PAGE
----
Daniel Alfredsson. There is very little that can be said about Alfredsson's recent play that would be revelatory; he's been leading the charge since the first drop of the puck on April 11th, and it was no different tonight. What Senators fan didn't pump a fist when Alfredsson laid out a Devil, leading directly to Spezza's goal just 1:30 in? He was on the ice for all 5 Senators goals, and none of the Devils goals. I know when he doesn't get points, the bashers come out in full force wondering if Alfie is really the guy to lead this team. If only they'd watch him play and ignore the stats sheet; Alfredsson has been night in and night out, the Senators best player this post-season. Exactly what a captain should be.
Joe Corvo. Good news. His fantastic first round play wasn't driven by naivety of how his inexperience was supposed to ensure a disastrous performance; it was driven by being damn awesome. His PP goal was, in short, sick. Congratulations to Corvo on his first playoff goal, here's to many more. See how easy you make it look when you aim 5ft lower than usual, Joe? You know, at the net?
Wade Redden. He looked really good in Game 5 too, so tonight's solid performance was another indication of a substantial turnaround. I have no qualms with saying Redden was our best defenseman on the ice tonight. And it wasn't about Phillips and Volchenkov struggling, making him the best by default, it was about Redden stepping up. On the offensive side, his PP goal just seconds in to the third period was exactly what he needed. It was game-winner, and it was against New Jersey. Here's to hoping his confidence continues to build.
Jason Spezza. I have nothing much new to add here, just the same things I've been saying all playoffs. He's clutch and steps up when the going gets tough. At both ends of the ice. Here was yet another game, with victory on the line, where Spezza was trusted to be out there in waning minutes. Actually, not just "trusted". Depended on. Wanted out there. And suddenly, this is no longer becoming a matter of note or a talking point. On the ice to protect a lead? It's just Spezza being Spezza. Backchecking? It's just Spezza being Spezza. It's taken a very, very long time, but it feels great to say it.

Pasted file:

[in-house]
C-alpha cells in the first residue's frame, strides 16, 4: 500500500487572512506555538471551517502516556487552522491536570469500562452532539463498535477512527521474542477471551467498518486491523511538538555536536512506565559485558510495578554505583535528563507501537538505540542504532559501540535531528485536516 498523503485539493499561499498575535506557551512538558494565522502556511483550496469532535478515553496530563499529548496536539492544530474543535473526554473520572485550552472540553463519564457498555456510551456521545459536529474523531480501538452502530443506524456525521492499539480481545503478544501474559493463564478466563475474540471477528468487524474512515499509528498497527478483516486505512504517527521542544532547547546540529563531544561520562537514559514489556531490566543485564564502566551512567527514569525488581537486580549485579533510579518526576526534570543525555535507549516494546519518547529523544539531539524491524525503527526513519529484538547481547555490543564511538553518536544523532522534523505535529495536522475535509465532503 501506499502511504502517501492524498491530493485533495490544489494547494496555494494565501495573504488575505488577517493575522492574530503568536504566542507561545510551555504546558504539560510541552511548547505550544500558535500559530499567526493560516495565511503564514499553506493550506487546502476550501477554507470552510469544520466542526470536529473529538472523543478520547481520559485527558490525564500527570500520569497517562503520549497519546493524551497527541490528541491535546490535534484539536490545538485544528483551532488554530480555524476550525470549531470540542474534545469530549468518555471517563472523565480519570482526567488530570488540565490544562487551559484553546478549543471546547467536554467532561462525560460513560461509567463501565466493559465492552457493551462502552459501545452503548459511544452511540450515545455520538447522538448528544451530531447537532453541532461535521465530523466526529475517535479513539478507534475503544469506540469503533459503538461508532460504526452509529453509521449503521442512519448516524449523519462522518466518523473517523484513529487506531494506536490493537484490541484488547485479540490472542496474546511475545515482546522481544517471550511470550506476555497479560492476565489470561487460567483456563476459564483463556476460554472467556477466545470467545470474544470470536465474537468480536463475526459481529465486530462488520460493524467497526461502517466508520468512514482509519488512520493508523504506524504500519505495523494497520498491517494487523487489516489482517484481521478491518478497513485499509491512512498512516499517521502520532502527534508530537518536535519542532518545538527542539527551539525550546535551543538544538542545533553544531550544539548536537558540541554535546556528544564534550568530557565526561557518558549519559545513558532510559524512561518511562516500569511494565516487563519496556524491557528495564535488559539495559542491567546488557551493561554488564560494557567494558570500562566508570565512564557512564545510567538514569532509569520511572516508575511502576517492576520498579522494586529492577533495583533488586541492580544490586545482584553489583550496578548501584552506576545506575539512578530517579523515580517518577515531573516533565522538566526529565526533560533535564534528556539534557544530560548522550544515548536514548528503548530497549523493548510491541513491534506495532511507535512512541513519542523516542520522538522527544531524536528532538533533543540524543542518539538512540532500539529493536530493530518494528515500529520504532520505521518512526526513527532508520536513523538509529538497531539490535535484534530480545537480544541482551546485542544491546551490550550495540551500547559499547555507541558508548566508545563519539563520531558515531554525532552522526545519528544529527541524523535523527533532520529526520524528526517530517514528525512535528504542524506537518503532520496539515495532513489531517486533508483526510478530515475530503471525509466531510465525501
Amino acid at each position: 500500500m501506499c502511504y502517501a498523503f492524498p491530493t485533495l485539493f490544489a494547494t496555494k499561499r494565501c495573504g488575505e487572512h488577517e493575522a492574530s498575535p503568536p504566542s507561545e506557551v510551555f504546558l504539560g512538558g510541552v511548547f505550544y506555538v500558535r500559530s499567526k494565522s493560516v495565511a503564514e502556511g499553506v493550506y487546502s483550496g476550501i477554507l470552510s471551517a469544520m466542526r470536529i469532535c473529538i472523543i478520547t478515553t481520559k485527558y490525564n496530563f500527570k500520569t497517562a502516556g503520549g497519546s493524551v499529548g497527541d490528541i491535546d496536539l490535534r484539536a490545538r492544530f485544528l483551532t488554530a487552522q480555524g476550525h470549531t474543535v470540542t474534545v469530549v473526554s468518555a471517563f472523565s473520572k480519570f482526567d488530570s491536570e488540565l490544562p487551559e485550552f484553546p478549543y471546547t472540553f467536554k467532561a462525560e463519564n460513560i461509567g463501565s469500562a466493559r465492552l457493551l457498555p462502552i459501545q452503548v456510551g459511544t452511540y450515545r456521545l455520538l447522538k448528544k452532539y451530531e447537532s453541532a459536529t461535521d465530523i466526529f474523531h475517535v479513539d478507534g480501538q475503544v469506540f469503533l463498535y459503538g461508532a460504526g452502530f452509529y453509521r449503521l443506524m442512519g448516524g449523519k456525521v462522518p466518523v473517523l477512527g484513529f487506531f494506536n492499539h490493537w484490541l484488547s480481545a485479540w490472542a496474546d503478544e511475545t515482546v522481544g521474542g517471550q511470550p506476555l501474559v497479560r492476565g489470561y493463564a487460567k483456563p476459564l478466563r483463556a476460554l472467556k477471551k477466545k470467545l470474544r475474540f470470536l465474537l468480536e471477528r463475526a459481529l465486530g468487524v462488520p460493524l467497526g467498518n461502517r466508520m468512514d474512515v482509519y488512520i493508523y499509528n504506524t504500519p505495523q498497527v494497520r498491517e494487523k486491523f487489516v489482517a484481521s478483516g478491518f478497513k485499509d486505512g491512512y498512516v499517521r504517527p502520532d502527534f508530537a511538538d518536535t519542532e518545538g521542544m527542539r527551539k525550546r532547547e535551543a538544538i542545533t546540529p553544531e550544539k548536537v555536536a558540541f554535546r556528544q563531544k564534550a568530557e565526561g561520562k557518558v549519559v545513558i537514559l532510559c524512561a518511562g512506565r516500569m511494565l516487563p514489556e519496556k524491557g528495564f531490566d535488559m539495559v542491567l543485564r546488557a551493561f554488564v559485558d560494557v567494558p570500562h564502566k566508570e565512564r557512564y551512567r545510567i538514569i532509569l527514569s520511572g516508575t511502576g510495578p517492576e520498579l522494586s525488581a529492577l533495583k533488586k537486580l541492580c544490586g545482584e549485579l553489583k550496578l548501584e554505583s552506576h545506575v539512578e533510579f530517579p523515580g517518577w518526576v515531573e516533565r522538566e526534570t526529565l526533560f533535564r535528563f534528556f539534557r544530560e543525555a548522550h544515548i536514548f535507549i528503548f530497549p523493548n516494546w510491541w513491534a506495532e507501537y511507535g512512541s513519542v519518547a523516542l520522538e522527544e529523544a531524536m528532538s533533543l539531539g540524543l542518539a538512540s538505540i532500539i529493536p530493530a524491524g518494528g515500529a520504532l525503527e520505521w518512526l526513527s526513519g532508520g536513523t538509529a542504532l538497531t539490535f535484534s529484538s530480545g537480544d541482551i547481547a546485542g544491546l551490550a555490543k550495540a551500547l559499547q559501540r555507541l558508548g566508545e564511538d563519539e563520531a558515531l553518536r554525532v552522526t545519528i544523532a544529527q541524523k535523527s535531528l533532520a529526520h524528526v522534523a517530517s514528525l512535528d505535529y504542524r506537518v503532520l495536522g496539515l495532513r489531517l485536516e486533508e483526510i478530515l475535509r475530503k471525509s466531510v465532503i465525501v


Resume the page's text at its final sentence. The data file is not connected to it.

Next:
Pizza Line. Just to mention their cumulative nullification of the Madden line checking. The best checking line in the NHL (a title I fully award to the Madden line), was on the ice for 4 of the Senators 5 goals. Spezza, Heatley and Alfredsson may have been up against the Leafs' 4th line for all the impact they had. Or perhaps not so - the added challenge probably encouraged the Senators stars to up their game even further - no complaints from this corner.
Dean McAmmond. This guy is built for the playoffs. What a goal. What a player. Please come back next year.
And now, the bad.
Comrie and the Fisher Line. Aside from one great individual power drive by Fisher, this whole line was off tonight. Comrie in particular, who had his worst game since the early March Chicago game. He was solely responsible for the Greene goal, and though he tried to atone for a blueline turnover by blocking the shot, he only ended up screening Emery. He took some pretty weak penalties, including the momentum-shifting hooking penalty to start the third, and could understandably be labeled a goat tonight. Murray seemed to think so, benching him late in the third in favour of McAmmond. He's been so strong for us so far this post-season, there is hope that tonight's game was just an anomaly. Fisher and Schaefer had yet another acceptable game of providing energy and physicality, but that's not sufficient for a 2nd line. Some production is expected.
Phillips and Volchenkov. A difficult night to be sure. I think the layoff had a negative effect on these two; though it did allow the bumps and bruises to heal, all the intensity and momentum has worn off, and it will take them a couple days to ramp it back up again. I have no doubt they will be our stars, it's just a momentary fallout due to lack of play. Phillips in particular looked sluggish and sloppy. Volchenkov wasn't so bad, but the communication between the two was poor and they seemed altogether out of sync. Much better is expected of them Saturday; I don't doubt they will provide it.